Delaware will be cutting a state-run program that offers discounted medical services for those not eligible for the state’s Medicaid program. Officials say the end of the program is part of a long-term push to get people to enroll in consistent coverage, rather than for charity care.
Moves by some states to legalize marijuana are not in line with international drugs conventions, the United Nations anti-narcotics chief said, adding he would discuss the issue in Washington, D.C. next week.
Recently, a Cape May man allegedly shot down a drone flying over his house—and was charged criminally.
Whether Cincinnati loses its last abortion clinic could now rest with a federal judge. Planned Parenthood is challenging an Ohio law passed last year that says the clinic needs a patient-transfer agreement with a private hospital.
"There's no reason at this point to panic," Democratic Gov. Steve Beshear said. October's receipts are encouraging, he said, and his staff will continue to monitor revenues before any action may be needed.
The American Civil Liberties Union urged U.S. Supreme Court Justice Sonia Sotomayor to allow same-sex marriage to proceed in Kansas even while a case challenging the state’s ban on the unions remains in the appeals process.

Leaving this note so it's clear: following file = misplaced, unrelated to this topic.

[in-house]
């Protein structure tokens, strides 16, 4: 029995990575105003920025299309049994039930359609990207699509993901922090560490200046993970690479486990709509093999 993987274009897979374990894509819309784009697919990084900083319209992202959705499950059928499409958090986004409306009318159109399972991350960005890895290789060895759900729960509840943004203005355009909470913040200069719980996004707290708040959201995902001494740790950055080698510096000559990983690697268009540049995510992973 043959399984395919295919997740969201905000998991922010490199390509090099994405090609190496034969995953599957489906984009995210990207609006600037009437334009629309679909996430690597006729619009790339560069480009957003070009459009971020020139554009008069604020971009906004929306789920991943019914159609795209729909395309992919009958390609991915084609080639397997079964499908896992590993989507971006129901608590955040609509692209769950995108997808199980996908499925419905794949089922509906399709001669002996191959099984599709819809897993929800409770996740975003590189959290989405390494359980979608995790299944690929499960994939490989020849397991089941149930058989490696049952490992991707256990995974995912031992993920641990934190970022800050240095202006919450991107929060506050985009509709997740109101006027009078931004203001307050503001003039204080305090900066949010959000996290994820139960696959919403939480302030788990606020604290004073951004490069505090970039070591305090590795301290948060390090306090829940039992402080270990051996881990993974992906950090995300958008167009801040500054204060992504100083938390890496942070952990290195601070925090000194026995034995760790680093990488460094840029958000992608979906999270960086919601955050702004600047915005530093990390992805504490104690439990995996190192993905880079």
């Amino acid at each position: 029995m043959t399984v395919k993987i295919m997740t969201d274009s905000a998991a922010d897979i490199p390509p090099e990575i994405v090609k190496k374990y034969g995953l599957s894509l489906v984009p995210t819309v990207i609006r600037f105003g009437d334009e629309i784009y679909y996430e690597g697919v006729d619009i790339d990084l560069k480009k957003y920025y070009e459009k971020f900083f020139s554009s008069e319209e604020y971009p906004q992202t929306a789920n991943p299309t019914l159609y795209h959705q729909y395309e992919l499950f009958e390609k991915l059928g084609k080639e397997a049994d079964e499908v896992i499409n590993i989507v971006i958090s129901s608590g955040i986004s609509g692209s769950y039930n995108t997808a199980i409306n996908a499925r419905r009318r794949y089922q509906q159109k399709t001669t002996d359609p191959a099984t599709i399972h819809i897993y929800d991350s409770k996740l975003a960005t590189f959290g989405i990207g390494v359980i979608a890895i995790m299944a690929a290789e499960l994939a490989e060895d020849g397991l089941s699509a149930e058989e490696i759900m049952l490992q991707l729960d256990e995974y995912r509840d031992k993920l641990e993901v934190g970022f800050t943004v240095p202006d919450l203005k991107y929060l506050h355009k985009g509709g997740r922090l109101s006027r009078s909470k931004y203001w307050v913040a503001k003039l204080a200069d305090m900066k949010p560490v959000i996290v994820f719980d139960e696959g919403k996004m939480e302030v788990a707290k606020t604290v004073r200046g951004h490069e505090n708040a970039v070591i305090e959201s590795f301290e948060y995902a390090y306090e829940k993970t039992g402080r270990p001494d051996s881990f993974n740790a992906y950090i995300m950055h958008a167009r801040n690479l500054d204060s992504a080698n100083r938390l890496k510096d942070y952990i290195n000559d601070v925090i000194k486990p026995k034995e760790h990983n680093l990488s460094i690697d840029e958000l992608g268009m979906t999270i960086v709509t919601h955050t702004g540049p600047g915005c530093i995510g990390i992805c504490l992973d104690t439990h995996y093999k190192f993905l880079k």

With four days to go before open enrollment begins, the New Mexico health insurance exchange has announced the companies selected to market the statewide health insurance marketplace.
The state roads director said Nebraska's chance at success in addressing its 20-year needs is "critically" dependent on Congress' success in passing a new, stable and adequately funded federal transportation bill.
At least a dozen Wisconsin judges have imposed drunken driving sentences below the statutory minimums, leaving chronic offenders to serve little prison time, a newspaper investigation found.
Next session, Texas lawmakers will have 29 billion reasons to reconsider Medicaid expansion. That's how many federal dollars the Obama administration could hold hostage to compel some legislative solution for 1 million uninsured Texans not helped by the Affordable Care Act.
Now that Republican Gov. Rick Scott has been re-elected, he is expected to resume negotiations with the Seminole Tribe of Florida over an agreement that gave the tribe exclusive rights to blackjack and other table games in exchange for $1 billion over five years.
Republican Gov. Bobby Jindal’s latest plan to stabilize the state health insurance system would require local school boards to come up with $38.3 million in new dollars for their share of employee insurance costs. State and local governments pay 75 percent of the health insurance premiums for state employees, teachers, administrators and others.
The state will have $7.5 billion in its general fund to spend next fiscal year, state economists estimated, or 3.9 percent more than in this year’s budget, which started July 1.